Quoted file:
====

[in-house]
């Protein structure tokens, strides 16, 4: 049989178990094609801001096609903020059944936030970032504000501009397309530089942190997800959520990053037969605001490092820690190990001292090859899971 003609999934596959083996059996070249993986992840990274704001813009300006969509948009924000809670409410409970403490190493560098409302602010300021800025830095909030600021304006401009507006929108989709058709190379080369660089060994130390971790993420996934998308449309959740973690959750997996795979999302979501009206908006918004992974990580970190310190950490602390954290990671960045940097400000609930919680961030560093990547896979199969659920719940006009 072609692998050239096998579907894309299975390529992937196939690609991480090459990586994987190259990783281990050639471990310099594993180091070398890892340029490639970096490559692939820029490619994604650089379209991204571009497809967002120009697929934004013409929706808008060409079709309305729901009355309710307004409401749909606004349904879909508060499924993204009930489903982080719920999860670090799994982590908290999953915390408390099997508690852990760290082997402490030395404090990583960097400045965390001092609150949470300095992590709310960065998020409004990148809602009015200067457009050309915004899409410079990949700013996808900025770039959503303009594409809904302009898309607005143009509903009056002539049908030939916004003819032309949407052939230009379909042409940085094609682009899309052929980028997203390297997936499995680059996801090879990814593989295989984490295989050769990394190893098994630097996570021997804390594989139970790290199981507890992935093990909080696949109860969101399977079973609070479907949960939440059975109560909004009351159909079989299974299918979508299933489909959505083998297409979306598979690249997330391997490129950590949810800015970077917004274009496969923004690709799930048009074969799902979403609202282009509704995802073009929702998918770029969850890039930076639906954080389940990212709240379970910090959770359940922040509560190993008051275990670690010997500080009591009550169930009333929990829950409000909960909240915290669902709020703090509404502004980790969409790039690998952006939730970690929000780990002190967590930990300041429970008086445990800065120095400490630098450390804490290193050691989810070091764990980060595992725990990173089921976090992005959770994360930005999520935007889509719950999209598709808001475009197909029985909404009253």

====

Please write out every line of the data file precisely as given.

[in-house]
């Protein structure tokens, strides 16, 4: 049989178990094609801001096609903020059944936030970032504000501009397309530089942190997800959520990053037969605001490092820690190990001292090859899971 003609999934596959083996059996070249993986992840990274704001813009300006969509948009924000809670409410409970403490190493560098409302602010300021800025830095909030600021304006401009507006929108989709058709190379080369660089060994130390971790993420996934998308449309959740973690959750997996795979999302979501009206908006918004992974990580970190310190950490602390954290990671960045940097400000609930919680961030560093990547896979199969659920719940006009 072609692998050239096998579907894309299975390529992937196939690609991480090459990586994987190259990783281990050639471990310099594993180091070398890892340029490639970096490559692939820029490619994604650089379209991204571009497809967002120009697929934004013409929706808008060409079709309305729901009355309710307004409401749909606004349904879909508060499924993204009930489903982080719920999860670090799994982590908290999953915390408390099997508690852990760290082997402490030395404090990583960097400045965390001092609150949470300095992590709310960065998020409004990148809602009015200067457009050309915004899409410079990949700013996808900025770039959503303009594409809904302009898309607005143009509903009056002539049908030939916004003819032309949407052939230009379909042409940085094609682009899309052929980028997203390297997936499995680059996801090879990814593989295989984490295989050769990394190893098994630097996570021997804390594989139970790290199981507890992935093990909080696949109860969101399977079973609070479907949960939440059975109560909004009351159909079989299974299918979508299933489909959505083998297409979306598979690249997330391997490129950590949810800015970077917004274009496969923004690709799930048009074969799902979403609202282009509704995802073009929702998918770029969850890039930076639906954080389940990212709240379970910090959770359940922040509560190993008051275990670690010997500080009591009550169930009333929990829950409000909960909240915290669902709020703090509404502004980790969409790039690998952006939730970690929000780990002190967590930990300041429970008086445990800065120095400490630098450390804490290193050691989810070091764990980060595992725990990173089921976090992005959770994360930005999520935007889509719950999209598709808001475009197909029985909404009253």